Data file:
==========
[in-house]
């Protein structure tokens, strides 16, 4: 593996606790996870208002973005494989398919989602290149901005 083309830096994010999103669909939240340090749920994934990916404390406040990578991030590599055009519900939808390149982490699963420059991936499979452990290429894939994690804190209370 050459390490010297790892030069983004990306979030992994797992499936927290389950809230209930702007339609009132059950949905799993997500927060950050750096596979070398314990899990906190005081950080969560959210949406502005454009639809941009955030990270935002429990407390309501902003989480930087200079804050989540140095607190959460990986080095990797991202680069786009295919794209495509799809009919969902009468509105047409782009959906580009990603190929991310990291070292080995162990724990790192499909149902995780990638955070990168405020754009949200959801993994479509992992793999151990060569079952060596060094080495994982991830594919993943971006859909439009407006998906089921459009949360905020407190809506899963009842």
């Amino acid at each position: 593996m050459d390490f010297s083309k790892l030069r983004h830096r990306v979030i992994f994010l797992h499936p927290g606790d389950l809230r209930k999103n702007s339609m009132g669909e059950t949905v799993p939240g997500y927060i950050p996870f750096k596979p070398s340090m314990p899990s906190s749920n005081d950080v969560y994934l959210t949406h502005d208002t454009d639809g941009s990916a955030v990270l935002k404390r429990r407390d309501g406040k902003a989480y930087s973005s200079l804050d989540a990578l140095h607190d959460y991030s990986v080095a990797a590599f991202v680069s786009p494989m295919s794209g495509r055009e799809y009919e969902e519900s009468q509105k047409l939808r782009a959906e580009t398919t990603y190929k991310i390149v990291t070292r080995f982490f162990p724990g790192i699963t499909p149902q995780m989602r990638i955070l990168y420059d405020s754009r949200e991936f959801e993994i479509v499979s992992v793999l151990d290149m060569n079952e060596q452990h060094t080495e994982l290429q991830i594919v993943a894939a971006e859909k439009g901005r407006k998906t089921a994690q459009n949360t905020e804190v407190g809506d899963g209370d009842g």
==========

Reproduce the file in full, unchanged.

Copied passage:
[in-house]
């Protein structure tokens, strides 16, 4: 593996606790996870208002973005494989398919989602290149901005 083309830096994010999103669909939240340090749920994934990916404390406040990578991030590599055009519900939808390149982490699963420059991936499979452990290429894939994690804190209370 050459390490010297790892030069983004990306979030992994797992499936927290389950809230209930702007339609009132059950949905799993997500927060950050750096596979070398314990899990906190005081950080969560959210949406502005454009639809941009955030990270935002429990407390309501902003989480930087200079804050989540140095607190959460990986080095990797991202680069786009295919794209495509799809009919969902009468509105047409782009959906580009990603190929991310990291070292080995162990724990790192499909149902995780990638955070990168405020754009949200959801993994479509992992793999151990060569079952060596060094080495994982991830594919993943971006859909439009407006998906089921459009949360905020407190809506899963009842």
């Amino acid at each position: 593996m050459d390490f010297s083309k790892l030069r983004h830096r990306v979030i992994f994010l797992h499936p927290g606790d389950l809230r209930k999103n702007s339609m009132g669909e059950t949905v799993p939240g997500y927060i950050p996870f750096k596979p070398s340090m314990p899990s906190s749920n005081d950080v969560y994934l959210t949406h502005d208002t454009d639809g941009s990916a955030v990270l935002k404390r429990r407390d309501g406040k902003a989480y930087s973005s200079l804050d989540a990578l140095h607190d959460y991030s990986v080095a990797a590599f991202v680069s786009p494989m295919s794209g495509r055009e799809y009919e969902e519900s009468q509105k047409l939808r782009a959906e580009t398919t990603y190929k991310i390149v990291t070292r080995f982490f162990p724990g790192i699963t499909p149902q995780m989602r990638i955070l990168y420059d405020s754009r949200e991936f959801e993994i479509v499979s992992v793999l151990d290149m060569n079952e060596q452990h060094t080495e994982l290429q991830i594919v993943a894939a971006e859909k439009g901005r407006k998906t089921a994690q459009n949360t905020e804190v407190g809506d899963g209370d009842g």